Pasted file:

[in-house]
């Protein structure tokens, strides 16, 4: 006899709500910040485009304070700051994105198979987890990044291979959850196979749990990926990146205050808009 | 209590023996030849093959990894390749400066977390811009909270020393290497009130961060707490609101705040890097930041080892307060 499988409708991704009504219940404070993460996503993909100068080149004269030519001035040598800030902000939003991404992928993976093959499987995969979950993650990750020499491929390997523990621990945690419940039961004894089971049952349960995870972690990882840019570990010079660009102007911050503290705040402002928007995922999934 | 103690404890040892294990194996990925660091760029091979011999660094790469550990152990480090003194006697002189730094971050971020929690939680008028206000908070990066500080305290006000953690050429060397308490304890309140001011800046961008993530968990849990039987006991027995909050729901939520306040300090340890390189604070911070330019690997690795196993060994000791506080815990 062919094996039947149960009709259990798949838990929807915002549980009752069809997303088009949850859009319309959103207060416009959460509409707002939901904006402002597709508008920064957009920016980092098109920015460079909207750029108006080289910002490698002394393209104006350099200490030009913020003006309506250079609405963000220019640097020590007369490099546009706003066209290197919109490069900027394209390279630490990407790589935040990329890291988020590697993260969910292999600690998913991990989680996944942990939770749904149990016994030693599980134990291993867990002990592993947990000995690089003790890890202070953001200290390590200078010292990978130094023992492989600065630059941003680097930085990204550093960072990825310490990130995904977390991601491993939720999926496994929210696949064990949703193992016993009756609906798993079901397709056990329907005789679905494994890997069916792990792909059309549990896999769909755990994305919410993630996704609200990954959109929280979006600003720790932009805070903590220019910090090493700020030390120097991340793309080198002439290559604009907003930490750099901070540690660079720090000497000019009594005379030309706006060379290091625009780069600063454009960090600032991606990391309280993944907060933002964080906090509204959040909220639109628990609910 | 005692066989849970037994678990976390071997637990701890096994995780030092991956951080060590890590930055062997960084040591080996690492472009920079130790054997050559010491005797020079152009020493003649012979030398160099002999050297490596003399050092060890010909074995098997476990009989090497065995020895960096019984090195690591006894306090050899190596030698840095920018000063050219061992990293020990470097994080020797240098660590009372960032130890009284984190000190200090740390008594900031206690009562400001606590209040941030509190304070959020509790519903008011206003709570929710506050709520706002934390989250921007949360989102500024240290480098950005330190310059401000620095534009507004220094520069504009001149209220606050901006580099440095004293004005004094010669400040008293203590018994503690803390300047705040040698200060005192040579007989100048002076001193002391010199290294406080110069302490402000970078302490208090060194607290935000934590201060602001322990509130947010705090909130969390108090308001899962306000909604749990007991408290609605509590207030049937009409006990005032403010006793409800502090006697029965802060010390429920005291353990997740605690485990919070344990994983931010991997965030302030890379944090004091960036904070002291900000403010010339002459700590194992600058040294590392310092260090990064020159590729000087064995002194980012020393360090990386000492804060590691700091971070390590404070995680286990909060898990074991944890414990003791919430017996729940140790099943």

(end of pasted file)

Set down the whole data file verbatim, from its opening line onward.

[in-house]
């Protein structure tokens, strides 16, 4: 006899709500910040485009304070700051994105198979987890990044291979959850196979749990990926990146205050808009 | 209590023996030849093959990894390749400066977390811009909270020393290497009130961060707490609101705040890097930041080892307060 499988409708991704009504219940404070993460996503993909100068080149004269030519001035040598800030902000939003991404992928993976093959499987995969979950993650990750020499491929390997523990621990945690419940039961004894089971049952349960995870972690990882840019570990010079660009102007911050503290705040402002928007995922999934 | 103690404890040892294990194996990925660091760029091979011999660094790469550990152990480090003194006697002189730094971050971020929690939680008028206000908070990066500080305290006000953690050429060397308490304890309140001011800046961008993530968990849990039987006991027995909050729901939520306040300090340890390189604070911070330019690997690795196993060994000791506080815990 062919094996039947149960009709259990798949838990929807915002549980009752069809997303088009949850859009319309959103207060416009959460509409707002939901904006402002597709508008920064957009920016980092098109920015460079909207750029108006080289910002490698002394393209104006350099200490030009913020003006309506250079609405963000220019640097020590007369490099546009706003066209290197919109490069900027394209390279630490990407790589935040990329890291988020590697993260969910292999600690998913991990989680996944942990939770749904149990016994030693599980134990291993867990002990592993947990000995690089003790890890202070953001200290390590200078010292990978130094023992492989600065630059941003680097930085990204550093960072990825310490990130995904977390991601491993939720999926496994929210696949064990949703193992016993009756609906798993079901397709056990329907005789679905494994890997069916792990792909059309549990896999769909755990994305919410993630996704609200990954959109929280979006600003720790932009805070903590220019910090090493700020030390120097991340793309080198002439290559604009907003930490750099901070540690660079720090000497000019009594005379030309706006060379290091625009780069600063454009960090600032991606990391309280993944907060933002964080906090509204959040909220639109628990609910 | 005692066989849970037994678990976390071997637990701890096994995780030092991956951080060590890590930055062997960084040591080996690492472009920079130790054997050559010491005797020079152009020493003649012979030398160099002999050297490596003399050092060890010909074995098997476990009989090497065995020895960096019984090195690591006894306090050899190596030698840095920018000063050219061992990293020990470097994080020797240098660590009372960032130890009284984190000190200090740390008594900031206690009562400001606590209040941030509190304070959020509790519903008011206003709570929710506050709520706002934390989250921007949360989102500024240290480098950005330190310059401000620095534009507004220094520069504009001149209220606050901006580099440095004293004005004094010669400040008293203590018994503690803390300047705040040698200060005192040579007989100048002076001193002391010199290294406080110069302490402000970078302490208090060194607290935000934590201060602001322990509130947010705090909130969390108090308001899962306000909604749990007991408290609605509590207030049937009409006990005032403010006793409800502090006697029965802060010390429920005291353990997740605690485990919070344990994983931010991997965030302030890379944090004091960036904070002291900000403010010339002459700590194992600058040294590392310092260090990064020159590729000087064995002194980012020393360090990386000492804060590691700091971070390590404070995680286990909060898990074991944890414990003791919430017996729940140790099943």